With seminary and pastoral work on the horizon, Calvin's liberal arts base will serve Grant and his future congregation well. “In order to minister effectively to a diverse group of people, you need to have a diverse range of knowledge and understanding.” 


Becky Kim '13

The complementary combo


 Favorite core course: “Biblical Literature and Theology” from the religion department. “I really appreciate the religion core courses because they give Calvin students a challenge to wrestle with tough questions about faith, the Church and God.”

 Why she chose her major: “I chose social work right when I started at Calvin because I knew I wanted to work with people and help address their needs. “

 Advice to incoming students: “Try to finish all of your core requirements in the first two years of college.”

 Internship: medical social worker on an oncology (cancer) floor at Spectrum Butterworth Hospital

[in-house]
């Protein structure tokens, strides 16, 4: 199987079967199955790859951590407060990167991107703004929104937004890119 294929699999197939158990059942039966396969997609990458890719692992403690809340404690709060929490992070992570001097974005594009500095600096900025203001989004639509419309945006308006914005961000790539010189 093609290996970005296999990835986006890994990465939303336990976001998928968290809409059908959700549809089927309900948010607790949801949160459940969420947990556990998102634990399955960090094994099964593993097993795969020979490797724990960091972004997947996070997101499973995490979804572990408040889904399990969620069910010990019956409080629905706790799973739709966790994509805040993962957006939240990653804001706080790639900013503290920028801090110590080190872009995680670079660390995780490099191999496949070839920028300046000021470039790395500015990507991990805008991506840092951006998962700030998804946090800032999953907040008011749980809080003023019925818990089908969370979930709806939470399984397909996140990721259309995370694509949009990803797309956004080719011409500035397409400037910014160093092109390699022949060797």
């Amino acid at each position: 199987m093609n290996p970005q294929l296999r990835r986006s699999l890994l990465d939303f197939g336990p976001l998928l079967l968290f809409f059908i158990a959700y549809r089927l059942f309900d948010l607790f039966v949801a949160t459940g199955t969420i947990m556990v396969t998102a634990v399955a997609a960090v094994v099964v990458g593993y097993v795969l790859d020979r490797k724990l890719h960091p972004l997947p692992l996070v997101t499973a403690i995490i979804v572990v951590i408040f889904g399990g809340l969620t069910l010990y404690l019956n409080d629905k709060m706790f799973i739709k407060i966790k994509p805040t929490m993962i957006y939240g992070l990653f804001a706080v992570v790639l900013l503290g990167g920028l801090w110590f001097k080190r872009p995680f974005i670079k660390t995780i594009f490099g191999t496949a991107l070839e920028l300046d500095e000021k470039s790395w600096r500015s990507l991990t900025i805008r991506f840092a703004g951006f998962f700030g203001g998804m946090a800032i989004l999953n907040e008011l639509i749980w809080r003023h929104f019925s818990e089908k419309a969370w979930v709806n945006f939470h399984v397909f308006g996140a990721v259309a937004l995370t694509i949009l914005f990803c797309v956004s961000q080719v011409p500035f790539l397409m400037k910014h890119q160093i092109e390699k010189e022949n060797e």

Becky could have gotten away with having only one academic program—social work—because as a professional program, social work has more requirements (like 400 hours of field work) than most majors. As an ambitious Calvin student, however, she wanted to add more to her academic repertoire.

 She considered a double major in religion, but ultimately chose a business minor because it made more sense for her career goal: to establish her own non-profit organization. As a social work major, she’s fluent in the language of helping people, but she knew it would be wise to speak the language of commerce, too.